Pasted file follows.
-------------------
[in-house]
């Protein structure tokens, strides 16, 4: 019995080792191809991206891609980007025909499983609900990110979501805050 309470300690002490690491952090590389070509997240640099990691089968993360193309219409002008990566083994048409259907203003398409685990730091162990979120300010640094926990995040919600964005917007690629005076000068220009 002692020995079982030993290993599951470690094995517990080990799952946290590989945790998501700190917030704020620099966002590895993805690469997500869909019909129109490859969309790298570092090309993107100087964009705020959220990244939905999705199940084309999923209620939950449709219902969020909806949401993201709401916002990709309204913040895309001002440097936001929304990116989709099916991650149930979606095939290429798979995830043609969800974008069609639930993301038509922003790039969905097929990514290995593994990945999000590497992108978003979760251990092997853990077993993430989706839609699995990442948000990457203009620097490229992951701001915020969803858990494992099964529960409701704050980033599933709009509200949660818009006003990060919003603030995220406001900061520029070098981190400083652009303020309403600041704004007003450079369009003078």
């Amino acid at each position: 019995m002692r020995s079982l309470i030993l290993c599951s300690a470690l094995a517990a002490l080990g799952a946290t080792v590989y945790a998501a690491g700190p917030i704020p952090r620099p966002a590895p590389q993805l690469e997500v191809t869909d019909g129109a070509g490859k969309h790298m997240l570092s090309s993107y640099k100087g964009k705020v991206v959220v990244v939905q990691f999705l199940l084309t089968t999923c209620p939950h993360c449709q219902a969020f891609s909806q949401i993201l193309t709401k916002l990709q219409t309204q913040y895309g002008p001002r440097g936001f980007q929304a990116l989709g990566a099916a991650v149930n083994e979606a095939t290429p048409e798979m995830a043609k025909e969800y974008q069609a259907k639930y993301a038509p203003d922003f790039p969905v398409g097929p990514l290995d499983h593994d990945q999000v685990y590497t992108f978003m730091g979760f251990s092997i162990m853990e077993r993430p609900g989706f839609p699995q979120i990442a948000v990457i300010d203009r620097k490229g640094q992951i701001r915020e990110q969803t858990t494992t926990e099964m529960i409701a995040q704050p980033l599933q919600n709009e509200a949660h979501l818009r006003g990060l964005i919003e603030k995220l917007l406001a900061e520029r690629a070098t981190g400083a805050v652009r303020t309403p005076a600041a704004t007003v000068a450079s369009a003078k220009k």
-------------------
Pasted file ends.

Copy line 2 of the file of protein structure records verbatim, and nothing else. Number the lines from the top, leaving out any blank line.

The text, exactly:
């Protein structure tokens, strides 16, 4: 019995080792191809991206891609980007025909499983609900990110979501805050 309470300690002490690491952090590389070509997240640099990691089968993360193309219409002008990566083994048409259907203003398409685990730091162990979120300010640094926990995040919600964005917007690629005076000068220009 002692020995079982030993290993599951470690094995517990080990799952946290590989945790998501700190917030704020620099966002590895993805690469997500869909019909129109490859969309790298570092090309993107100087964009705020959220990244939905999705199940084309999923209620939950449709219902969020909806949401993201709401916002990709309204913040895309001002440097936001929304990116989709099916991650149930979606095939290429798979995830043609969800974008069609639930993301038509922003790039969905097929990514290995593994990945999000590497992108978003979760251990092997853990077993993430989706839609699995990442948000990457203009620097490229992951701001915020969803858990494992099964529960409701704050980033599933709009509200949660818009006003990060919003603030995220406001900061520029070098981190400083652009303020309403600041704004007003450079369009003078």